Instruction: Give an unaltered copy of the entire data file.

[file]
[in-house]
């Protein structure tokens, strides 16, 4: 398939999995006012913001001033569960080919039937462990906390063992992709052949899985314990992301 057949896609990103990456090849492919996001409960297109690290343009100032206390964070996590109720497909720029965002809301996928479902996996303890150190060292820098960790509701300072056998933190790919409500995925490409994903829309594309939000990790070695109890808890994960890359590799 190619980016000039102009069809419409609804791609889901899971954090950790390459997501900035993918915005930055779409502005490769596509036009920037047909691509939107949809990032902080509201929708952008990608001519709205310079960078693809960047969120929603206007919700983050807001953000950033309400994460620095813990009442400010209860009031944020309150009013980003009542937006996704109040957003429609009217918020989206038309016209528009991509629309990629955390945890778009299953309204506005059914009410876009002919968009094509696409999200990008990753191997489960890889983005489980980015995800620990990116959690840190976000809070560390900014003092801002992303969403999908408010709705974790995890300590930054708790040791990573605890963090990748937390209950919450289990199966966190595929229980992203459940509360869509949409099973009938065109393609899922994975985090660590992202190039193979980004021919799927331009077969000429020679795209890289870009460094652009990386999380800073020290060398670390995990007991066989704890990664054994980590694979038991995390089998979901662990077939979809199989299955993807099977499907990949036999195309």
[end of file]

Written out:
[in-house]
């Protein structure tokens, strides 16, 4: 398939999995006012913001001033569960080919039937462990906390063992992709052949899985314990992301 057949896609990103990456090849492919996001409960297109690290343009100032206390964070996590109720497909720029965002809301996928479902996996303890150190060292820098960790509701300072056998933190790919409500995925490409994903829309594309939000990790070695109890808890994960890359590799 190619980016000039102009069809419409609804791609889901899971954090950790390459997501900035993918915005930055779409502005490769596509036009920037047909691509939107949809990032902080509201929708952008990608001519709205310079960078693809960047969120929603206007919700983050807001953000950033309400994460620095813990009442400010209860009031944020309150009013980003009542937006996704109040957003429609009217918020989206038309016209528009991509629309990629955390945890778009299953309204506005059914009410876009002919968009094509696409999200990008990753191997489960890889983005489980980015995800620990990116959690840190976000809070560390900014003092801002992303969403999908408010709705974790995890300590930054708790040791990573605890963090990748937390209950919450289990199966966190595929229980992203459940509360869509949409099973009938065109393609899922994975985090660590992202190039193979980004021919799927331009077969000429020679795209890289870009460094652009990386999380800073020290060398670390995990007991066989704890990664054994980590694979038991995390089998979901662990077939979809199989299955993807099977499907990949036999195309």